Being a pensioner, he could ill-afford such a payment and given he wasn’t at fault that just made it sting more.
But there’s zero hope of any compensation from Hawkesbury Council, even though they are responsible for providing road repairs.
At the September Council meeting, Liberal Mayor Sarah McMahon brought a lengthy Mayoral Minute before the chamber, which asked staff for “an update on the 2020-2023 roads program including anticipated timing and funding,” and a “plan to address the immediate state of potholes across the local government area”.
The Mayoral Minute pins the blame for lack of repairs and good roads on a backlog of repairs over the last decade, poor tracking and recording systems, poor quality past work, and small number of trained staff, NSW skilled workers and shortage of road-base, the sheer scale of the issue, and the fact they apparently have too few staff able to sign off on finished repairs.
It’s not clear how the report will speed up repairs, given the issues Council says it has.
We’ve received a barrage of emails, messages through social media, and phone calls from residents in just about every Hawkesbury suburb complaining about dangerous potholes and poor road surfaces, about the delay getting flood and rain-damaged roads repaired.
Residents – many recently hit with a rates rise voted through by Hawkesbury councillors – are demanding to know why there seems so little action.
Most of the roads in the Hawkesbury are the responsibility of Hawkesbury Council, with the exception of main roads such as Bells Line of Road and most of Windsor Rd, which falls to the RMS and Transport for NSW to repair. You can take your pick from a long list if you want to talk unrepaired roads but one which has been an issue for literally years is Old Pitt Town Rd.
Resident Kelly from Pitt Town – most people do not want their full names published for fear it could put their road repairs on the back-burner, or even further back on the back-burner – pointed out the seriously pockmarked road is, “the only exit for 5500 Pitt Town residents should they need to evacuate immediately”.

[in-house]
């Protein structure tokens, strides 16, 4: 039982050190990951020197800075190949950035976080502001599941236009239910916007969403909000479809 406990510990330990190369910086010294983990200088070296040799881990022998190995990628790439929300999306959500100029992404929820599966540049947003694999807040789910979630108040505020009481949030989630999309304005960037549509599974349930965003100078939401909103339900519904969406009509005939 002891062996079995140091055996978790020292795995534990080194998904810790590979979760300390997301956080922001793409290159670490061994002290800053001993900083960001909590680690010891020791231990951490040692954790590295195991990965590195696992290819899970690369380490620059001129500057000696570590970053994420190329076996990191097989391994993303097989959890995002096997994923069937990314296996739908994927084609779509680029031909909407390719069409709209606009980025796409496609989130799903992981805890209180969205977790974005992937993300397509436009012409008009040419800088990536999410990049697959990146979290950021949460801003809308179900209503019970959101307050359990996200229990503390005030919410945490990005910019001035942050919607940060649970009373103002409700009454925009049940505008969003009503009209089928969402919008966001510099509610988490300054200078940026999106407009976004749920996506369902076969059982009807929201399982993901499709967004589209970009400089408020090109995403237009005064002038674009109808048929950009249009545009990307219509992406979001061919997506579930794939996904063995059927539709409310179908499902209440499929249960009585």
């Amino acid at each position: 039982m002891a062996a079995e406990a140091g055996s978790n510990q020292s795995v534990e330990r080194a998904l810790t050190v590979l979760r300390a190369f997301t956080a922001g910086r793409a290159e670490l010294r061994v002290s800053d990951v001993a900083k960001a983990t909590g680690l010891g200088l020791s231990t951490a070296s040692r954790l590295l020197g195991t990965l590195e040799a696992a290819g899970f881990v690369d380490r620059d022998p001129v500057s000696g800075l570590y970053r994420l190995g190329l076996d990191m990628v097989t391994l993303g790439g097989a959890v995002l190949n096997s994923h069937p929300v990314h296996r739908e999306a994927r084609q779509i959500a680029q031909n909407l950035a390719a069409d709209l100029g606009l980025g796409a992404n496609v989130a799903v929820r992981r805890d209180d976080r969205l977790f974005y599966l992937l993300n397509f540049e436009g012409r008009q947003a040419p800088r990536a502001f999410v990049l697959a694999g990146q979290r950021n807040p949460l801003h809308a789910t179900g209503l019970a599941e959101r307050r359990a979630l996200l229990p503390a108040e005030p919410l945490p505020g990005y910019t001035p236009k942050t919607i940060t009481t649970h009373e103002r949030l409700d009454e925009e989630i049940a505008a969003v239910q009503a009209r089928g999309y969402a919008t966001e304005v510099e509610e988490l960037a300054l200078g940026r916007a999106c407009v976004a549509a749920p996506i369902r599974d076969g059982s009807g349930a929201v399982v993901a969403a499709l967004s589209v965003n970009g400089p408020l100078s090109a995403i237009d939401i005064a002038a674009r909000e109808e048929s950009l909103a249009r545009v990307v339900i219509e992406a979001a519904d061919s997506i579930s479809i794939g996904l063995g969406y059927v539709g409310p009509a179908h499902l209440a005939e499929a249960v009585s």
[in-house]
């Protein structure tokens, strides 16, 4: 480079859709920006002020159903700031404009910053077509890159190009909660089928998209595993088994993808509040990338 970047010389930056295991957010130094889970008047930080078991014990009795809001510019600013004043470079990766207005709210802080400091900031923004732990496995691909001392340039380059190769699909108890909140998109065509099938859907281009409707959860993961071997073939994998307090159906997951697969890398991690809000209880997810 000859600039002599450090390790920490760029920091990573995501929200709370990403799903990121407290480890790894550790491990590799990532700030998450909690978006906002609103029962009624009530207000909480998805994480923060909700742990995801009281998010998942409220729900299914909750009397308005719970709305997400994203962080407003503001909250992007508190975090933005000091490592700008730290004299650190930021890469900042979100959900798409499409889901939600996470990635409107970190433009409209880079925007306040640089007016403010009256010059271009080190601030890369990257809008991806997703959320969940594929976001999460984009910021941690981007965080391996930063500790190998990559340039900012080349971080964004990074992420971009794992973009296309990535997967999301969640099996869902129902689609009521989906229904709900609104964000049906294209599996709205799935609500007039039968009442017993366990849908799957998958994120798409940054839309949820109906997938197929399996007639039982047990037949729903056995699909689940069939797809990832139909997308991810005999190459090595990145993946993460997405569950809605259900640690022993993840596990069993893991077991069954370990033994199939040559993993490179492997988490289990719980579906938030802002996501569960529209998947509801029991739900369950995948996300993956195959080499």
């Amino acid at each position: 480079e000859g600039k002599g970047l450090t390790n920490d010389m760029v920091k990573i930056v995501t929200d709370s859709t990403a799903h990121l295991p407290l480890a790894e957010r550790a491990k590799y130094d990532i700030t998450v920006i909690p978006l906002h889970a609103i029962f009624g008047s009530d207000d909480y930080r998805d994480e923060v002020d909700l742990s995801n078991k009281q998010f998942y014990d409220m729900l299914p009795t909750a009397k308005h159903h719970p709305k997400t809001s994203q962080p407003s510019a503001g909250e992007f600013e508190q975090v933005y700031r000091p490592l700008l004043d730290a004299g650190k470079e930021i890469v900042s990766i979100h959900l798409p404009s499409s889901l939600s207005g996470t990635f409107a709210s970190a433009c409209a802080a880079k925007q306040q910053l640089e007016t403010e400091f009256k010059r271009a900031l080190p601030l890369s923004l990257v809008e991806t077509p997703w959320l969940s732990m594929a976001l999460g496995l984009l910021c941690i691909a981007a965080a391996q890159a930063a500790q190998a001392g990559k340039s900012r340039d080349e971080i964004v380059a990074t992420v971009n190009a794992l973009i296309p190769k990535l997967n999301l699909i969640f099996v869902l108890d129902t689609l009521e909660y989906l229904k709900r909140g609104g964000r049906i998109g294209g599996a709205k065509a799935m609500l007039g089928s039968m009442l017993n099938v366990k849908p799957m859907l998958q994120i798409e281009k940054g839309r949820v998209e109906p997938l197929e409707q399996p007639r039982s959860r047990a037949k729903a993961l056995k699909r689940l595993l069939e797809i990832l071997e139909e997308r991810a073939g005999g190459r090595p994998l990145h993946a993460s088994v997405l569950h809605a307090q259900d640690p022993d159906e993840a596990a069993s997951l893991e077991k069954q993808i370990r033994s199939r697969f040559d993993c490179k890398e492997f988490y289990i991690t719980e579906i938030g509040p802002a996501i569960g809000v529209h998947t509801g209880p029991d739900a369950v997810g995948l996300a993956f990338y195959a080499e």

And of course that is a very real possibility, once again, given we could be looking at another flood event soon, with the La Nina weather pattern returning and Warragamba Dam sitting at 100% full.
Kelly has been regularly reporting the dire condition of the road to Council since at least 2018 – we’ve seen the email trails – and to individual councillors, including Mayor McMahon who told her in August, “we need to act”. Kelly says, “there are lots of promises but zero action. There just aren’t excuses left anymore.”
At the September Council meeting the Mayor said there was, “no hiding from the fact we do need to address the road situation”.
She said that at the October meeting there should be a list of roads, what needs to be done and when it will take place, and which pool of funding repairs are going to come from.
Cllr Eddie Dogramaci said he was wondering if he should sue the Council he sits on for damage caused to his car after hitting a large pothole. He also claimed the Council were “doing nothing”.
But Cllr Mary Lyons-Buckett said, “we are trying to do the best we can do,” and she thanked Council’s Infrastructure department, “for doing their best in very trying circumstances. It’s very challenging and it’s also very easy to understand the frustrations of our community when they do approach us and they are critical of us”.